The Project has generated four academic articles that have been submitted to highly ranked international journals, where one of them has just been published (British Journal of Social Psychology). One conference paper has also been accepted by one high-level scientific conference (EMAC, European Marketing Academy Conference).
Two newspaper chronicles have been published in the regional press: one in Haugesund Avis (January 8th 2021) and one in Firda (July 5th 2022). A blog post has also been published in “Blog – TourNord” to communicate research results to an international audience. In addition, the project has also communicated its research activities and results through non-technical publications like web pages, social media platforms (Facebook), thus reaching indirectly the public community and the industry sector.
Moreover, the project has produced outputs that have managerial implications for sectors that are at the key economic core of Norway such as the travel and tourism industry. A workshop for practitioners from the travel and tourism sector was arranged to communicate relevant findings from the project. The project also disseminated its research results with relevant stakeholders through participating an online meeting with Folkehelseinstituttet and through guest lectures to both national and international university audience.
As humanity is facing for the first time in contemporary history, a pandemic with such impactful and unpredictable effects, understanding the drivers of public responses toward the Coronavirus outbreak is essential. Emerging research in the areas of the public’s reactions toward similar epidemics (the Ebola crisis and the SARS epidemic) has been piecemeal.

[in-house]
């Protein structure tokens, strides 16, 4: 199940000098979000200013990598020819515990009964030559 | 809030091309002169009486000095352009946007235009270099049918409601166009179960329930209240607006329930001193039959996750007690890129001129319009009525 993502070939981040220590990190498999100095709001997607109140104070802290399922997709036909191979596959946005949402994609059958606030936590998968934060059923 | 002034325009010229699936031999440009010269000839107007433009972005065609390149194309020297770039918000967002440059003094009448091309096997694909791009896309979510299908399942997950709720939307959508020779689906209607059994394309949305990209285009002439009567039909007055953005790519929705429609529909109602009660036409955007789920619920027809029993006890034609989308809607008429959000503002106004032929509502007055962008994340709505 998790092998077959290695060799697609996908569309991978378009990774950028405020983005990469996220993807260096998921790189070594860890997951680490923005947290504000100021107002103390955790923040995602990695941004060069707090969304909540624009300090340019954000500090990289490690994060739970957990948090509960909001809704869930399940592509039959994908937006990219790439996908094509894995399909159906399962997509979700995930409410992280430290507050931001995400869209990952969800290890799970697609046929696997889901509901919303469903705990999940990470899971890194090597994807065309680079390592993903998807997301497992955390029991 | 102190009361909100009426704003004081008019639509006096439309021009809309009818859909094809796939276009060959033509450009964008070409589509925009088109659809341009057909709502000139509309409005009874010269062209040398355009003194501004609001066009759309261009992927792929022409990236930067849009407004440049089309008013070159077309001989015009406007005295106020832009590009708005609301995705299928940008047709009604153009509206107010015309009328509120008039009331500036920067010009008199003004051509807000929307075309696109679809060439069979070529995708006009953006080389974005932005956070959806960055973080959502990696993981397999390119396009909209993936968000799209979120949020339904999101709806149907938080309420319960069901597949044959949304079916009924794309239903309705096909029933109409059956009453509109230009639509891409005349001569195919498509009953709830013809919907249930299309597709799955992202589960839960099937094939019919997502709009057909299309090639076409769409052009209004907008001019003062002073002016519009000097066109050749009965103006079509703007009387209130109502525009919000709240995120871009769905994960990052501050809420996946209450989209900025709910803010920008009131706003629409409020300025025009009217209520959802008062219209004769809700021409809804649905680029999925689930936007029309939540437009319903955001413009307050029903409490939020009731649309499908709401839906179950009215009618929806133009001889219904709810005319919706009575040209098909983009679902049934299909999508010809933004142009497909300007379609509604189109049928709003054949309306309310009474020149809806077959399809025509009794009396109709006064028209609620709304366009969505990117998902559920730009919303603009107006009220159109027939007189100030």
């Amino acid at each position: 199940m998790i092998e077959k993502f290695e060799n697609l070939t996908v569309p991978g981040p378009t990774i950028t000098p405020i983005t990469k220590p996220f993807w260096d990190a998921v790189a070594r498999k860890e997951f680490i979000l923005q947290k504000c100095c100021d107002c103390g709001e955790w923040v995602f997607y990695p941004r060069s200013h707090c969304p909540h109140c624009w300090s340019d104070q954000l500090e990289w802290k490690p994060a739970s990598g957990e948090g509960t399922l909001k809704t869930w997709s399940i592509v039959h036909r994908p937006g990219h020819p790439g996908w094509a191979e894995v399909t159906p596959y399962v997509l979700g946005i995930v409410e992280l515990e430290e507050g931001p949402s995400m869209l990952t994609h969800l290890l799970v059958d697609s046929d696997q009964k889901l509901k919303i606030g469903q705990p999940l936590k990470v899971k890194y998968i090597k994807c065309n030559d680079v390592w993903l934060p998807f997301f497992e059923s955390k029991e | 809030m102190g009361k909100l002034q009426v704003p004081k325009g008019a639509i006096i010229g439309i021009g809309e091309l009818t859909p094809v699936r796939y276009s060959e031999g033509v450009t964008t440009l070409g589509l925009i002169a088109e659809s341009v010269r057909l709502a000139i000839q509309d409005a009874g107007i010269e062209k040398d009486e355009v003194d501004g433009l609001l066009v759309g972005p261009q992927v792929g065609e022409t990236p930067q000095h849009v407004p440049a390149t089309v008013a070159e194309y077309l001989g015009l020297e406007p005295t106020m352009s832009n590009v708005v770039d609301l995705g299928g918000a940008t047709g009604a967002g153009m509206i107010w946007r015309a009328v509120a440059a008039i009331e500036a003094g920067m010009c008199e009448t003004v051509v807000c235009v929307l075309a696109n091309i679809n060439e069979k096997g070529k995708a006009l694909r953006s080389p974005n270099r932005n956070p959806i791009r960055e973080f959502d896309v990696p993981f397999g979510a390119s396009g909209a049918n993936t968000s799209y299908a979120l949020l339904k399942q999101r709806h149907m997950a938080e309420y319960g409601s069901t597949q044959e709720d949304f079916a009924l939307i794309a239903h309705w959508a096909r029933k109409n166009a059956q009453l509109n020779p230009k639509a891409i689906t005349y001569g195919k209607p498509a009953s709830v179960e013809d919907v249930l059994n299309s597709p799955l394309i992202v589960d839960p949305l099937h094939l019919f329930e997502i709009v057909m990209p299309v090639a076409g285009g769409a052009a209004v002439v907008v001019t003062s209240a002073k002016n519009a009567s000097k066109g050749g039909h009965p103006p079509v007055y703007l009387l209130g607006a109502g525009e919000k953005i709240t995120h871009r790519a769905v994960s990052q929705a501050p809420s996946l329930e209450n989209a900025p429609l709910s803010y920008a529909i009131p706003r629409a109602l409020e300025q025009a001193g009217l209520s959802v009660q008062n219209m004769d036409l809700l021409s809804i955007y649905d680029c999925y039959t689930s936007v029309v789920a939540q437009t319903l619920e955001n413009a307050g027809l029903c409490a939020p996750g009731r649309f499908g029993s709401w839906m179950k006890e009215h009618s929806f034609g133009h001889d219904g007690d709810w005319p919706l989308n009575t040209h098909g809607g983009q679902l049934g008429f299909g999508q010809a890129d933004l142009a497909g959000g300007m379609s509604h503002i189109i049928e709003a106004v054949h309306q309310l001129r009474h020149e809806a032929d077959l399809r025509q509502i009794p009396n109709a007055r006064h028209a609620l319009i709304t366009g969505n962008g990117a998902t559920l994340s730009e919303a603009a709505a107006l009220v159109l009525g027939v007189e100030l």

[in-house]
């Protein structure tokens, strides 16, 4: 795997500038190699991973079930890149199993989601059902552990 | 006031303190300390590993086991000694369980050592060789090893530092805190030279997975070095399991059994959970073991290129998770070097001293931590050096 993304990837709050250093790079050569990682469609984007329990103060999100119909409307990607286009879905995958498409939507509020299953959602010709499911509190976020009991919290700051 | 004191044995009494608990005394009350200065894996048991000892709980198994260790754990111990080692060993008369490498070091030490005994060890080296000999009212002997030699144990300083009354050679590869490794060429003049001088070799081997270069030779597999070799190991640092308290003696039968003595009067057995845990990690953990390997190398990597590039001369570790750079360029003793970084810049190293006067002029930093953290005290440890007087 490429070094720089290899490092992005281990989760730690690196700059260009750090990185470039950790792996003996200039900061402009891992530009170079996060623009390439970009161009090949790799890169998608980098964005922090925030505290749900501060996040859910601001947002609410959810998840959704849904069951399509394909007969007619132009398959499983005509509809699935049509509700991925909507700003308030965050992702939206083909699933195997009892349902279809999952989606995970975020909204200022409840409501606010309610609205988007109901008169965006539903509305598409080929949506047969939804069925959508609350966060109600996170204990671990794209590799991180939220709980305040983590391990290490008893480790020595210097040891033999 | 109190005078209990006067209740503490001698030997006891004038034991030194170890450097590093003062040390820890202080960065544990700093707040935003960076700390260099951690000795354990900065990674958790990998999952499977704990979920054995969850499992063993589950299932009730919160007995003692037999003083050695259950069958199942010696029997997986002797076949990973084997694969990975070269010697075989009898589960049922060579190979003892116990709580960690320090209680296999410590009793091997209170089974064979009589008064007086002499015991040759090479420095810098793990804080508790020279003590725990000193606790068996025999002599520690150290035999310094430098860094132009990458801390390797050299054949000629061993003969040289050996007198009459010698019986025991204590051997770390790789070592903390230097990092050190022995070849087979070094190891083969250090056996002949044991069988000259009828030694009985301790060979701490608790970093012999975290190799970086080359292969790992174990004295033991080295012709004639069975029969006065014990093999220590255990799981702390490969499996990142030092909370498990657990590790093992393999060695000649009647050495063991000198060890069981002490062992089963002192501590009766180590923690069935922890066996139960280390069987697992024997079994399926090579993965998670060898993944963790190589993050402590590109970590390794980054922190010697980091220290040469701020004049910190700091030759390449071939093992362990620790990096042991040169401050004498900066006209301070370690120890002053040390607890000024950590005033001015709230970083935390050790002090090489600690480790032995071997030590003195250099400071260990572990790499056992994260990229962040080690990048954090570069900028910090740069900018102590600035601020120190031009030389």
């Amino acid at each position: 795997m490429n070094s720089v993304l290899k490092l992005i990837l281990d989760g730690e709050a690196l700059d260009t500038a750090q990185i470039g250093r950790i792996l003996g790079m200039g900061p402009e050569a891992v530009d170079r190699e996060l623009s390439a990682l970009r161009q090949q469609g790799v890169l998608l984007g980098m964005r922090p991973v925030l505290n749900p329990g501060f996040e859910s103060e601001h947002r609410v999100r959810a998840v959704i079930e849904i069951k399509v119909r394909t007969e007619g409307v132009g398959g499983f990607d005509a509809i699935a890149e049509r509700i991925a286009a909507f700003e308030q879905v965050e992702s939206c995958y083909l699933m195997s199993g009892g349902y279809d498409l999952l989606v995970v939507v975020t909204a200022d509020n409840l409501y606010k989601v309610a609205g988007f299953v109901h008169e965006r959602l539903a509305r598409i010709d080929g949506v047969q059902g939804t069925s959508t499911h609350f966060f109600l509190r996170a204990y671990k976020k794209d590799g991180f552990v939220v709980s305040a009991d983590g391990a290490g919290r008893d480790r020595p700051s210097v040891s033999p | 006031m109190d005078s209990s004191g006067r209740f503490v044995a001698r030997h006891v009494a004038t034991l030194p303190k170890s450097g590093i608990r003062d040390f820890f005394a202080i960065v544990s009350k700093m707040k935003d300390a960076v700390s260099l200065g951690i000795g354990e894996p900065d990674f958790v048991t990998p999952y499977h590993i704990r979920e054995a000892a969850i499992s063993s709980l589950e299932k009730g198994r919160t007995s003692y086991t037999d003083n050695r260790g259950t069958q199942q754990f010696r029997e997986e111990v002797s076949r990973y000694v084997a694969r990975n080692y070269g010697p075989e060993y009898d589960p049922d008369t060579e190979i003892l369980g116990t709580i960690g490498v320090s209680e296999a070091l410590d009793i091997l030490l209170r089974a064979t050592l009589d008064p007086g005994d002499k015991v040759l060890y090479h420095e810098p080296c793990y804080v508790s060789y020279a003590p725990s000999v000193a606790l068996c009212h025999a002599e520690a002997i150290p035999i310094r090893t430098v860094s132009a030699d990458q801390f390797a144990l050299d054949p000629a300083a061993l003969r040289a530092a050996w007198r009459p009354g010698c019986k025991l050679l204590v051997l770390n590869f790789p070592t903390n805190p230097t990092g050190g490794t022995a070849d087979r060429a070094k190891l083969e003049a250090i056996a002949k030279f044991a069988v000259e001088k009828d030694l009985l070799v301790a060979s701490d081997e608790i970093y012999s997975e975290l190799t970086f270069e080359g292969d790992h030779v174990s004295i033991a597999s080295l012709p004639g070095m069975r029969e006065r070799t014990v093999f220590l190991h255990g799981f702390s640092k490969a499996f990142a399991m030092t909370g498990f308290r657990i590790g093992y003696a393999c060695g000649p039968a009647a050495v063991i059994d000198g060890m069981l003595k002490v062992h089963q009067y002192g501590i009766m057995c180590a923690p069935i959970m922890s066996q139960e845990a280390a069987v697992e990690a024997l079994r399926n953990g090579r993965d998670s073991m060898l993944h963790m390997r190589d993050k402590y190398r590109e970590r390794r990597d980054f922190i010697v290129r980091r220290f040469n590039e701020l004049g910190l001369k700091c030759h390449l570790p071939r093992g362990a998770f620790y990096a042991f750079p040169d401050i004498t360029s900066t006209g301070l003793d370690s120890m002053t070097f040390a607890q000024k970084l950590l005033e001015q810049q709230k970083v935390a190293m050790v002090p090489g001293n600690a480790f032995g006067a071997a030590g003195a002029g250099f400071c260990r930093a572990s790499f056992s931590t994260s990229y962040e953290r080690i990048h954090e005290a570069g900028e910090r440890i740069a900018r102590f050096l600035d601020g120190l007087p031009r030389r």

This project aim to apply a more holistic approach to investigate public responses toward the pandemic and actions taken by authorities, individuals and businesses. We develop and test an integrative social psychological theory that combines specific emotional, cognitive, evaluative, and individual difference variables that undergird the public’s reactions to social countermeasures taken to the outbreak of coronavirus.
The project is organized in two working packages. WP1 studies public responses toward the outbreak of coronavirus and social countermeasures broadly through a longitudinal survey in Norway, which will exam naturally occurring relationships amongst psychological reactions over time to ascertain the direction of causality. WP2 examines the socio-psychological mechanism underlying public responses toward countermeasures taken by authorities, individuals, and business. Field experiment with adult respondents will be conducted across 4 countries (Norway, Italy, China and USA), which will provide stronger conclusions of causality.
This project will contribute to knowledge advancement of the health and social psychology fields by providing an overarching framework to describe public responses toward present and future pandemics. The project output will also have a societal and policy impact by contributing to the management of the crisis both from short- and long-term standpoint. Policymakers can not only derive relevant feedback from predicting public reactions for their application of specific policies, but also anticipate and adjust to the fluctuations in public reactions to real societal changes.